Pai Somsak Boonkam was born in the rural village of Roiet, Northeastern Thailand. His parents were poor rice farmers who believed in education. When he was eight, they sent him to an uncle, so he could go to high school. He studied his way through the university and became an engineer.
Lack of Economic Opportunities in Rural Thailand
At 18 years old, he came back to his hometown, but found that all his friends had left the village too. Like in most rural areas of Thailand, there were no job opportunities in Roiet. Many of Boonkam’s friends had moved to the cities hoping for a better life.
Once there, they were faced with many difficulties. It was hard for them to adapt to urban life, and they would only get the low-paying jobs. Meanwhile, with no one to enliven it, the community’s culture was dying.
Boonkam wondered what he could do, but he had no idea. He went on with his own life, took a sabbatical and traveled to India, Laos and Myanmar. He then moved to the US, to pursue an MBA in sustainability. Finally, he came back to Thailand and was hired by the Mae Fah Luang Foundation. His job was to manage a rural homestay project in the Northern part of the country.
This is when he got the idea to use tourism as a development tool.
Tourism in Thailand
Since the 1960s, tourism has been the engine of the Thai economy. It now accounts for 20 percent of the country’s GDP. For years most tourists have been to Bangkok, the Southern beaches and the Islands. But more and more are now striving for an immersive experience of the local life. That’s why many travel agencies offer what they call “sustainability tours.”
For Boonkam, these are just marketing tools and have zero benefit for the locals. Villages on the tourist route have become like “zoos.” One day, while he was working in a village, a bus of tourists arrived. All they did was chase the villagers, to take their pictures, and none bothered to talk to them. Twenty minutes later, they were gone to the next spot…
For the villagers, this was a great annoyance, for which they hardly received anything. Hotel chains and tour operators get 70 percent of the income generated by tourism. Less than 10 percent goes to the communities and hill tribes who still live in poverty. No wonder some are tempted to sell their traditional treasures to the tourists.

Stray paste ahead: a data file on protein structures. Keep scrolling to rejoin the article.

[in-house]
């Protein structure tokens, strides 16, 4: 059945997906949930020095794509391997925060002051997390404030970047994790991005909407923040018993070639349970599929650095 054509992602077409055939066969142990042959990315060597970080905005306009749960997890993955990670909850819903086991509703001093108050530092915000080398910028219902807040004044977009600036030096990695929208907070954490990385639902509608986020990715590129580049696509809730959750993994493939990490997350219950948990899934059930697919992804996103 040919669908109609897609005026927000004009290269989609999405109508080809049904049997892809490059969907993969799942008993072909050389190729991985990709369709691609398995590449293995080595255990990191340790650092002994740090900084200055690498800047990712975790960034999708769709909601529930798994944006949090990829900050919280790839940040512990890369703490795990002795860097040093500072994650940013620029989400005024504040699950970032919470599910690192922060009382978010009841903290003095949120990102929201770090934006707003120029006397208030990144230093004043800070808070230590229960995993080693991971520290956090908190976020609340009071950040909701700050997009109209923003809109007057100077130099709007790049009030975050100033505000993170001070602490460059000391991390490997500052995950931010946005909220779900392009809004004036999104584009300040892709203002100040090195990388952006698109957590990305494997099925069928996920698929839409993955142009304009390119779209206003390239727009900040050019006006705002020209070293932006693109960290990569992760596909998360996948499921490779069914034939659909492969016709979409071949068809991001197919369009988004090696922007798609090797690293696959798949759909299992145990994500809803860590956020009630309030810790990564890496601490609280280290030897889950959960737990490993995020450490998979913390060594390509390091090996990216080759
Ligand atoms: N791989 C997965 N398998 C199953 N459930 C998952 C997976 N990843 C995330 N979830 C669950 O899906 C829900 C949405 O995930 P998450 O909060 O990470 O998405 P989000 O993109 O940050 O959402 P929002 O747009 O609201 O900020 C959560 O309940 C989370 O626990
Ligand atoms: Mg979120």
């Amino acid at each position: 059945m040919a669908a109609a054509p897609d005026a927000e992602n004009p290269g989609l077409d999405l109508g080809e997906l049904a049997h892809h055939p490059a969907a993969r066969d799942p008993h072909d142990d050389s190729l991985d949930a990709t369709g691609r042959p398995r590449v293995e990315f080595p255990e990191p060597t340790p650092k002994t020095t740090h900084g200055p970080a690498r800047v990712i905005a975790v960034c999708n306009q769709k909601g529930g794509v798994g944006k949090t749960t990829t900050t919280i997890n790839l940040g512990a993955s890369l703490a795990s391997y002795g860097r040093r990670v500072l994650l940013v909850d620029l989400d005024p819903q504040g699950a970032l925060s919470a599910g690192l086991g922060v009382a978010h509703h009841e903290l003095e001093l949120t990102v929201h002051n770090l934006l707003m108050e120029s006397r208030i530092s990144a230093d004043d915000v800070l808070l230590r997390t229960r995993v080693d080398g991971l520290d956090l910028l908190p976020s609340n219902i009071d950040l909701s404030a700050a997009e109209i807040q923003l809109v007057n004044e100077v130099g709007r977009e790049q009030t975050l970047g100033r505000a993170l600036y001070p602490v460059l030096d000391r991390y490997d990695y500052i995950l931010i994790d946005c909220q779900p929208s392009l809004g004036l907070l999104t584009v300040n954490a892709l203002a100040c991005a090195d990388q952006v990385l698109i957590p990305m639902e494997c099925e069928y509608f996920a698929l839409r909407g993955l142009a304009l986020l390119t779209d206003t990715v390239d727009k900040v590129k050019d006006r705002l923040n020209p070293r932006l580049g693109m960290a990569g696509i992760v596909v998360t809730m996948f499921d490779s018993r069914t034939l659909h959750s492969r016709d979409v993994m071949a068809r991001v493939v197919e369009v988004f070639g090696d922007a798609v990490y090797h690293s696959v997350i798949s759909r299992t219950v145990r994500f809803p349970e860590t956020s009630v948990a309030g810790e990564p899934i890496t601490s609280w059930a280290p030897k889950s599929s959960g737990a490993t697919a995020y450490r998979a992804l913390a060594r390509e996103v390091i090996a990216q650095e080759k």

Boonkam believes there is another way to travel. He also believes that tourism can sustain the development of the communities. That’s why in 2012, he quit his job to start Local Alike. He was 31 at the time, and his ambition was to make the Thai tourism industry more just. And to do so, he would work with the communities to create authentic tourist activities.
Each tour promoted by Local Alike is designed by the villagers themselves. They decide everything – from the concept to the pricing. Even the guides are local people. Boonkam and his team give some support, making sure that the tourists’ expectations are met.
What’s more, Local Alike connects the local communities with their clients. They promote each project on their website, where the tourists can do their bookings.
A Source of Hope for the Future
In three years, Local Alike has developed tourism projects in 15 communities across Thailand. And everyone is already reaping the benefits!
Travelers can now delve into the local communities’ real life. So far, 1,300 tourists have participated in a tour or an activity. For the communities, it means 20 percent of extra income every year. And more than 2,000 jobs have been created.
Moreover, a dedicated development fund is formed for every participating village. Local Alike gives five percent of its profits and the community gives five percent of its income. The money is then used to finance local projects.
And it’s paid off, like in Suan Pa, north of Thailand. This hill tribe village was the first one to work with Local Alike. It is a hidden gem, yet it had a bad reputation among tourists. The locals would not pay any attention to the waste. Boonkam spent time explaining to them how important cleanliness was for the tourists. Right after, the villagers gathered to clean the whole place and its beautiful surroundings.
Soon, trekkers came back, bringing hope of a brighter future.